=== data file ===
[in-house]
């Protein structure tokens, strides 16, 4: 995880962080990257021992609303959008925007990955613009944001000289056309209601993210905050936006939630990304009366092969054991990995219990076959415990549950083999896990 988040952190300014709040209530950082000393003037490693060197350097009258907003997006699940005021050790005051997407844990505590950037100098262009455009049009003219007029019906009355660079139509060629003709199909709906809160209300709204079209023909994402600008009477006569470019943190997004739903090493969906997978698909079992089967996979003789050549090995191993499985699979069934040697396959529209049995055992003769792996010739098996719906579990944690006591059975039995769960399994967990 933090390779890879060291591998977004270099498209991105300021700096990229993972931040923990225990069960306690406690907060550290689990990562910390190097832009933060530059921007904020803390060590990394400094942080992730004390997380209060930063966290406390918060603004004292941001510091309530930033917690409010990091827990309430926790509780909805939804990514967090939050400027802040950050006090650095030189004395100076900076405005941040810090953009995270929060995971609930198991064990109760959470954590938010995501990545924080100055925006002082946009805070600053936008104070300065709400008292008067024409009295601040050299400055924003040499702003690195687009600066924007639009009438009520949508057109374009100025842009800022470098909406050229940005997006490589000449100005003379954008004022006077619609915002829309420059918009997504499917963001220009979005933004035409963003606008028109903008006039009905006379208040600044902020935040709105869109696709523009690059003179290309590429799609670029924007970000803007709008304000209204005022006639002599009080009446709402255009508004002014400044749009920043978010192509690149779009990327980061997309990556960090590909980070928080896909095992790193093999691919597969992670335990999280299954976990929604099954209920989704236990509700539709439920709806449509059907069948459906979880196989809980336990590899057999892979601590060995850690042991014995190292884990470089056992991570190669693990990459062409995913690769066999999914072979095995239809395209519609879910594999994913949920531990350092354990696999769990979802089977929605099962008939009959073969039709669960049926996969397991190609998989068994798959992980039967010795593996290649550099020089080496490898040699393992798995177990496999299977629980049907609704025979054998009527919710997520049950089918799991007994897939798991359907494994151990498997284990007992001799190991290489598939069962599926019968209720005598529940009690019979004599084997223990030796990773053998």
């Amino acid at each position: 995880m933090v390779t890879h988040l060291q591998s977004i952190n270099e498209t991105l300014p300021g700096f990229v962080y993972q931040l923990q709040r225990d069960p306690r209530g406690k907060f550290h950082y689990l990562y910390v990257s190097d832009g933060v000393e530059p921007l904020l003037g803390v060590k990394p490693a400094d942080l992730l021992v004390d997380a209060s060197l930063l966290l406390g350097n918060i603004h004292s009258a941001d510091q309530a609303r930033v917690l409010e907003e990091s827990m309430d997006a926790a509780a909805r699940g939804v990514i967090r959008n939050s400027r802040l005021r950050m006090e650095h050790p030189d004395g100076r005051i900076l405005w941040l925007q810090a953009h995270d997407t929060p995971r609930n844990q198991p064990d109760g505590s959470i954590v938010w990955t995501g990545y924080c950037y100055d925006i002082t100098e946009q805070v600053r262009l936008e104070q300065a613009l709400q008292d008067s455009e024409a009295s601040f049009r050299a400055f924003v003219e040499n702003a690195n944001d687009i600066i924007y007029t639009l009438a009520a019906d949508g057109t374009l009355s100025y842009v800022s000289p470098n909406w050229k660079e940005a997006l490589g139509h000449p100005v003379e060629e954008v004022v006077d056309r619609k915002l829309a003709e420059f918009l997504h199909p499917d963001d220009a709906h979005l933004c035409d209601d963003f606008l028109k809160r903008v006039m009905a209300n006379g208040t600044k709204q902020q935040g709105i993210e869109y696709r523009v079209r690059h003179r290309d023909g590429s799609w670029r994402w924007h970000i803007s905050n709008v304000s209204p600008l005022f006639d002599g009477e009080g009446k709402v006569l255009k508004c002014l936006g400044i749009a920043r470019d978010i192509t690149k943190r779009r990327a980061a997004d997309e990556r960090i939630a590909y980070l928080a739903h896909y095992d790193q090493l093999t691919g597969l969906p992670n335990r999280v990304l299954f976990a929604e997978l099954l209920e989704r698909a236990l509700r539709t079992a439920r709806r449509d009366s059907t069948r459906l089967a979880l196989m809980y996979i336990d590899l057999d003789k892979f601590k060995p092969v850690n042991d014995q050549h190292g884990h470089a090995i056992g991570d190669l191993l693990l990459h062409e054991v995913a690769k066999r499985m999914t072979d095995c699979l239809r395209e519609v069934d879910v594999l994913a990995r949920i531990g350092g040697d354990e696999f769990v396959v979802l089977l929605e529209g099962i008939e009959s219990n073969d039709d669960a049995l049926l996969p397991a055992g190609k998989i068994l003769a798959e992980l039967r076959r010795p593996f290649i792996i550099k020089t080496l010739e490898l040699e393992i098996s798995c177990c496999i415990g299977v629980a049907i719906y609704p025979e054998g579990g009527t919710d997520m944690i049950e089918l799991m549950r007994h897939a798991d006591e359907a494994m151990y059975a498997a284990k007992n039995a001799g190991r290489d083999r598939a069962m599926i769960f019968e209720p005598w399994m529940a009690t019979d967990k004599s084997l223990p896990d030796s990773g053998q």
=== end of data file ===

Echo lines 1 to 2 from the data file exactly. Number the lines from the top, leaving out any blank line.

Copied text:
[in-house]
């Protein structure tokens, strides 16, 4: 995880962080990257021992609303959008925007990955613009944001000289056309209601993210905050936006939630990304009366092969054991990995219990076959415990549950083999896990 988040952190300014709040209530950082000393003037490693060197350097009258907003997006699940005021050790005051997407844990505590950037100098262009455009049009003219007029019906009355660079139509060629003709199909709906809160209300709204079209023909994402600008009477006569470019943190997004739903090493969906997978698909079992089967996979003789050549090995191993499985699979069934040697396959529209049995055992003769792996010739098996719906579990944690006591059975039995769960399994967990 933090390779890879060291591998977004270099498209991105300021700096990229993972931040923990225990069960306690406690907060550290689990990562910390190097832009933060530059921007904020803390060590990394400094942080992730004390997380209060930063966290406390918060603004004292941001510091309530930033917690409010990091827990309430926790509780909805939804990514967090939050400027802040950050006090650095030189004395100076900076405005941040810090953009995270929060995971609930198991064990109760959470954590938010995501990545924080100055925006002082946009805070600053936008104070300065709400008292008067024409009295601040050299400055924003040499702003690195687009600066924007639009009438009520949508057109374009100025842009800022470098909406050229940005997006490589000449100005003379954008004022006077619609915002829309420059918009997504499917963001220009979005933004035409963003606008028109903008006039009905006379208040600044902020935040709105869109696709523009690059003179290309590429799609670029924007970000803007709008304000209204005022006639002599009080009446709402255009508004002014400044749009920043978010192509690149779009990327980061997309990556960090590909980070928080896909095992790193093999691919597969992670335990999280299954976990929604099954209920989704236990509700539709439920709806449509059907069948459906979880196989809980336990590899057999892979601590060995850690042991014995190292884990470089056992991570190669693990990459062409995913690769066999999914072979095995239809395209519609879910594999994913949920531990350092354990696999769990979802089977929605099962008939009959073969039709669960049926996969397991190609998989068994798959992980039967010795593996290649550099020089080496490898040699393992798995177990496999299977629980049907609704025979054998009527919710997520049950089918799991007994897939798991359907494994151990498997284990007992001799190991290489598939069962599926019968209720005598529940009690019979004599084997223990030796990773053998």